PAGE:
I’ve taken on some sizable projects in my time including the redevelopment of the Twin Towers at the World Trade Center and the revitalization of the Nassau HUB. Regardless: I’m in my twenties, out of the political spectrum right now and a busy college student. So sure, the odds of me getting a phone call from Andrew Cuomo tomorrow morning with an offer of employment to run LIPA are realistically impossible, at least at this part of my career
Nonetheless, I’ve been listening to people across the region talk about LIPA; the people I shared an overloaded power strip with at that crowded Panera in the midst of the blackout; my friend whose first responder father had to come home to a dark house after working a long shift; Rudy Giuliani’s comments about New York’s infrastructure; and of course the massive amounts of comments day by day on the patch forums…just to name a few. And I’ve been thinking about a few ideas, a strategy I would set in place if I got that phone call from the Governor
I’d like to share them with you.
A NEW LIPA
First, I would completely clean slate and re-charter LIPA as a nonprofit corporation. LIPA would be chaired by the County Executives of Nassau and Suffolk Counties and a LIPA Board of Trustees. The Board of Trustees would have 12 members on a rotating board each serving nonconsecutive, non-paid 1 year terms; and consist of business leaders and average citizens, like the cross of a chamber of commerce and a library board.
LIPA’s new size would be vastly reduced and its role strictly administrative. Its personnel would number around 100 specialists who would manage the budget, communicate with customers and government, monitor the “smart grid” (mentioned below) and direct maintenance / repair / upgrade operations through outsourced “LIPA Licensees”. LIPA managers administrating the new authority would serve on year-by-year contracts and must be professionals in municipal utilities, electrical engineering and other directly applicable fields. In this sense, LIPA will be ‘Mission Control’.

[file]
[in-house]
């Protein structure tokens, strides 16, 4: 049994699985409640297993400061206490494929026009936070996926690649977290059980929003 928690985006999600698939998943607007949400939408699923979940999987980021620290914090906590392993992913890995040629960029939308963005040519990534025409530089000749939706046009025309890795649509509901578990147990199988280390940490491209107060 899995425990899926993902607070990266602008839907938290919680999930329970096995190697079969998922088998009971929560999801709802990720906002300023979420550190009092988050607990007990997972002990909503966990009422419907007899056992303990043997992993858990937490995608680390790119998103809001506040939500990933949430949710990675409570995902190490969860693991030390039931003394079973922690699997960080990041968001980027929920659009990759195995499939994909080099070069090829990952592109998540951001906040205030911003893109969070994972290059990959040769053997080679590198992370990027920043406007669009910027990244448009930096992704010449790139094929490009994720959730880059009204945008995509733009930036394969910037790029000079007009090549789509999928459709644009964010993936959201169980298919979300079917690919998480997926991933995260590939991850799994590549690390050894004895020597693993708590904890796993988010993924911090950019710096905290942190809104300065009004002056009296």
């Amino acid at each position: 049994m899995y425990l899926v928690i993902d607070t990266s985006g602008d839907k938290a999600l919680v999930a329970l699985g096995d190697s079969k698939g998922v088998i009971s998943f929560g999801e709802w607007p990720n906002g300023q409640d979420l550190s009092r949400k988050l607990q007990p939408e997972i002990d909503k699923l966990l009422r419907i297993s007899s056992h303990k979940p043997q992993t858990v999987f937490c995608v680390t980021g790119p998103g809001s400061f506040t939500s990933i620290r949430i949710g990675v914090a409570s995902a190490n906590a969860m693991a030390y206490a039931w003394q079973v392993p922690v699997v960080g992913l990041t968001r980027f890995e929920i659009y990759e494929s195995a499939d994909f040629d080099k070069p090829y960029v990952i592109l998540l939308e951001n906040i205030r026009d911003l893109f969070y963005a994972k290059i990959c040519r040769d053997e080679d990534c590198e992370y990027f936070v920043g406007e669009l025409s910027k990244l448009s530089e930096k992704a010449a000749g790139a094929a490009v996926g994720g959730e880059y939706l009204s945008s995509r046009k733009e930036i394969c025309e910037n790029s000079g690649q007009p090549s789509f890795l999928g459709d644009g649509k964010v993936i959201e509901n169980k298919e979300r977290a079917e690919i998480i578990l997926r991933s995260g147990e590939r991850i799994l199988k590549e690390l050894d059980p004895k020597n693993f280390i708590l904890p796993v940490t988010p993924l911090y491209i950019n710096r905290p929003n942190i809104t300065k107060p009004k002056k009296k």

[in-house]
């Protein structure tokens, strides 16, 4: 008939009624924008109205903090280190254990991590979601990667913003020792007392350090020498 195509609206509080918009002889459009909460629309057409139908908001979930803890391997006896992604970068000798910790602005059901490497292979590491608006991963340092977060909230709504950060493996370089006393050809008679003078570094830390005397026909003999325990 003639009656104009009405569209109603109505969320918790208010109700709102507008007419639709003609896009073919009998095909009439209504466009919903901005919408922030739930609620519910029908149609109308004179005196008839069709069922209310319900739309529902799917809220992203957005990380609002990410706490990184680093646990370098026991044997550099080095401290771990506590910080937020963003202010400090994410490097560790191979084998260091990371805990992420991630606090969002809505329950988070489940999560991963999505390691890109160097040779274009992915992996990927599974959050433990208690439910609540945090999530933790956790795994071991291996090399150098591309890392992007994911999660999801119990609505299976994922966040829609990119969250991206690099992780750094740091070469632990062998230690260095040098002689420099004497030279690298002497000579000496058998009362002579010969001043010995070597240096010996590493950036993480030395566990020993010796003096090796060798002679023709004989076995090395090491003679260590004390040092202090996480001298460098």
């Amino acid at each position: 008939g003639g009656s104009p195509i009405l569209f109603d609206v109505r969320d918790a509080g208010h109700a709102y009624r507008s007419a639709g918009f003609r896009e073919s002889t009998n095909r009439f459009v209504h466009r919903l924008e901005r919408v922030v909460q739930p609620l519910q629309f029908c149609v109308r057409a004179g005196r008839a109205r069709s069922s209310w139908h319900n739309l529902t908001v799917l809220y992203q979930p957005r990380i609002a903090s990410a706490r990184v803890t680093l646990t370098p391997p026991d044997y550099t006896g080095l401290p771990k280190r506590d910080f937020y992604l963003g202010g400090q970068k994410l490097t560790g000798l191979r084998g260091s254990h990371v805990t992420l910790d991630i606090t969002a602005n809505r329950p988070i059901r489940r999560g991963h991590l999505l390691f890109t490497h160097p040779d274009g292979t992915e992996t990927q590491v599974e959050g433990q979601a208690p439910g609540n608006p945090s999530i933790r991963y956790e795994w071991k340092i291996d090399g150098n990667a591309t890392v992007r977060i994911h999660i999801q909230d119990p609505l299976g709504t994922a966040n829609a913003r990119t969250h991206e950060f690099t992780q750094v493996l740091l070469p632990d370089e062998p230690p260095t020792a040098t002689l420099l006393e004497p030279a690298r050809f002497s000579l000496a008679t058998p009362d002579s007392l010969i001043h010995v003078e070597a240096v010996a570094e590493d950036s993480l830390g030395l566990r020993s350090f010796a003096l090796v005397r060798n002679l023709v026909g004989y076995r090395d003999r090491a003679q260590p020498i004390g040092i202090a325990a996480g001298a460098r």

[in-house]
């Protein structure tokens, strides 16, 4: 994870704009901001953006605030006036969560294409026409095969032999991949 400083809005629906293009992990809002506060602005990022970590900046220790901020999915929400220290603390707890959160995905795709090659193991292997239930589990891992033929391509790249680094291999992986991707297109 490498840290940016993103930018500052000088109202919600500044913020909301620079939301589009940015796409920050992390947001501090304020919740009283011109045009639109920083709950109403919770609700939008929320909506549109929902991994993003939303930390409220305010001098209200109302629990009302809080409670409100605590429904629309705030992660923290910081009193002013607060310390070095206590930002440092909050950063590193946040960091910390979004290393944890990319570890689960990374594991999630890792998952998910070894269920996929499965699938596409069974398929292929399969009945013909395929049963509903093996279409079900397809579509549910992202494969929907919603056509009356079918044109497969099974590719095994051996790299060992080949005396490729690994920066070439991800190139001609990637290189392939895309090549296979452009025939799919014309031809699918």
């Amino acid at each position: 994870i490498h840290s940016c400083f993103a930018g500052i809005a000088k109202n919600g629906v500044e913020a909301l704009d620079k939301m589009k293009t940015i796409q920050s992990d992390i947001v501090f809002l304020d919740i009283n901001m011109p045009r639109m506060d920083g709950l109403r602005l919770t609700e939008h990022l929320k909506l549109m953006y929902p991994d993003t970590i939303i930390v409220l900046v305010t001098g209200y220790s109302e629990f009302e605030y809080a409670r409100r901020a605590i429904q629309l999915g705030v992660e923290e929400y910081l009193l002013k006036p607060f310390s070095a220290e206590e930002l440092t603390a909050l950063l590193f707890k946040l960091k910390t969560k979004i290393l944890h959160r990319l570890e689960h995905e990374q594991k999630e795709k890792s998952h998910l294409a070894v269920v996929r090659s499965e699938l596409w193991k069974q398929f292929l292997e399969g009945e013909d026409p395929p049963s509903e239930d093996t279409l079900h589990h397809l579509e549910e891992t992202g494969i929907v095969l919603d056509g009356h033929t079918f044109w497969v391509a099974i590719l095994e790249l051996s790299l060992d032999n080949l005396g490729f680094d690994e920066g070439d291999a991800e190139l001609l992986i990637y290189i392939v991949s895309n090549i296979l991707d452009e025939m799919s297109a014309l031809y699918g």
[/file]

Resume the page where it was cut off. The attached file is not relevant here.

The utility work itself for Long Island’s electrical infrastructure will be outsourced by LIPA to a consortium of private, independently run electrical companies. These companies will be hired on a year-by-year agreement and become ‘LIPA Licensees’; This situation will allow for an open market of prospective and current licensee companies to compete for highest quality and service at the lowest price. For emergencies such as that with Hurricane Sandy, companies from across the nation will be brought in on a provisional basis with a simple contractual arrangement between themselves and LIPA.
In total, this will establish a new system for LIPA: a concise, clear structure for our power management. New LIPA will be a nonprofit corporation, not a semi-governmental authority. Its size will be efficient and its role strictly administrative, ‘Mission Control’. Any mismanagement issues, negligence or inefficiency on LIPA’s end will point to a short-list staff of 100 employees and managers, making accountability more direct and problem-solving and optimal efficiency an easier task.
The power infrastructure work will be subcontracted through LIPA to a series of licensees. These work crews and companies will be private entities who must bid for and prove their cost and quality efficiency. Consistent performance will lead to secure contracts, inefficiency and failure on the LIPA Licensee end will lead to license termination.
A NEW INFRASTRUCTURE